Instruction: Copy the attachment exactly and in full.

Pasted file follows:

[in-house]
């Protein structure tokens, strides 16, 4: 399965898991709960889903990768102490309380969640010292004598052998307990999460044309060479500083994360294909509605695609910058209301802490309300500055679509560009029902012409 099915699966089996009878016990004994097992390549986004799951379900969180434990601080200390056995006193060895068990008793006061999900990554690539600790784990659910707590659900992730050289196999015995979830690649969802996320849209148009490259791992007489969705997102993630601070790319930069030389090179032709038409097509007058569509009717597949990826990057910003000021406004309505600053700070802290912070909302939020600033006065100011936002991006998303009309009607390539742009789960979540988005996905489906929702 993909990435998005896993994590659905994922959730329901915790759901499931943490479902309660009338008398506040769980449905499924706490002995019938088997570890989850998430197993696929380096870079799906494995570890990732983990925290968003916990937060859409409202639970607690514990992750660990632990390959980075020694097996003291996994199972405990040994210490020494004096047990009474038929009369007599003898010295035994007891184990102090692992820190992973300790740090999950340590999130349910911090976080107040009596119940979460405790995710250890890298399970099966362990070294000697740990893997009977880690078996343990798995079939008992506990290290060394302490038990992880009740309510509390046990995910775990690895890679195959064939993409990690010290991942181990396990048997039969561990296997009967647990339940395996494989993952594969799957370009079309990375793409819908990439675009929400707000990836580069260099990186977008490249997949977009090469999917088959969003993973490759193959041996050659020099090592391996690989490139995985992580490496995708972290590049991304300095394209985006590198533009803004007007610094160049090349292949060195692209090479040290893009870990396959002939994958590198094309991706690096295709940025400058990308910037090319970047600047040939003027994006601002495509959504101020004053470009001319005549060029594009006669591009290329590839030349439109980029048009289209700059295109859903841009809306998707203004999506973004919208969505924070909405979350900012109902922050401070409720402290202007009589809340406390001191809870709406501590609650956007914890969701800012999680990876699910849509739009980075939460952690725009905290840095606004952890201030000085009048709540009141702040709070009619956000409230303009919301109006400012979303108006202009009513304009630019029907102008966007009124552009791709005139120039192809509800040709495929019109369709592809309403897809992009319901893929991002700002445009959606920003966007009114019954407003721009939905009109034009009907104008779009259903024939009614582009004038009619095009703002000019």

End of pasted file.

[in-house]
């Protein structure tokens, strides 16, 4: 399965898991709960889903990768102490309380969640010292004598052998307990999460044309060479500083994360294909509605695609910058209301802490309300500055679509560009029902012409 099915699966089996009878016990004994097992390549986004799951379900969180434990601080200390056995006193060895068990008793006061999900990554690539600790784990659910707590659900992730050289196999015995979830690649969802996320849209148009490259791992007489969705997102993630601070790319930069030389090179032709038409097509007058569509009717597949990826990057910003000021406004309505600053700070802290912070909302939020600033006065100011936002991006998303009309009607390539742009789960979540988005996905489906929702 993909990435998005896993994590659905994922959730329901915790759901499931943490479902309660009338008398506040769980449905499924706490002995019938088997570890989850998430197993696929380096870079799906494995570890990732983990925290968003916990937060859409409202639970607690514990992750660990632990390959980075020694097996003291996994199972405990040994210490020494004096047990009474038929009369007599003898010295035994007891184990102090692992820190992973300790740090999950340590999130349910911090976080107040009596119940979460405790995710250890890298399970099966362990070294000697740990893997009977880690078996343990798995079939008992506990290290060394302490038990992880009740309510509390046990995910775990690895890679195959064939993409990690010290991942181990396990048997039969561990296997009967647990339940395996494989993952594969799957370009079309990375793409819908990439675009929400707000990836580069260099990186977008490249997949977009090469999917088959969003993973490759193959041996050659020099090592391996690989490139995985992580490496995708972290590049991304300095394209985006590198533009803004007007610094160049090349292949060195692209090479040290893009870990396959002939994958590198094309991706690096295709940025400058990308910037090319970047600047040939003027994006601002495509959504101020004053470009001319005549060029594009006669591009290329590839030349439109980029048009289209700059295109859903841009809306998707203004999506973004919208969505924070909405979350900012109902922050401070409720402290202007009589809340406390001191809870709406501590609650956007914890969701800012999680990876699910849509739009980075939460952690725009905290840095606004952890201030000085009048709540009141702040709070009619956000409230303009919301109006400012979303108006202009009513304009630019029907102008966007009124552009791709005139120039192809509800040709495929019109369709592809309403897809992009319901893929991002700002445009959606920003966007009114019954407003721009939905009109034009009907104008779009259903024939009614582009004038009619095009703002000019």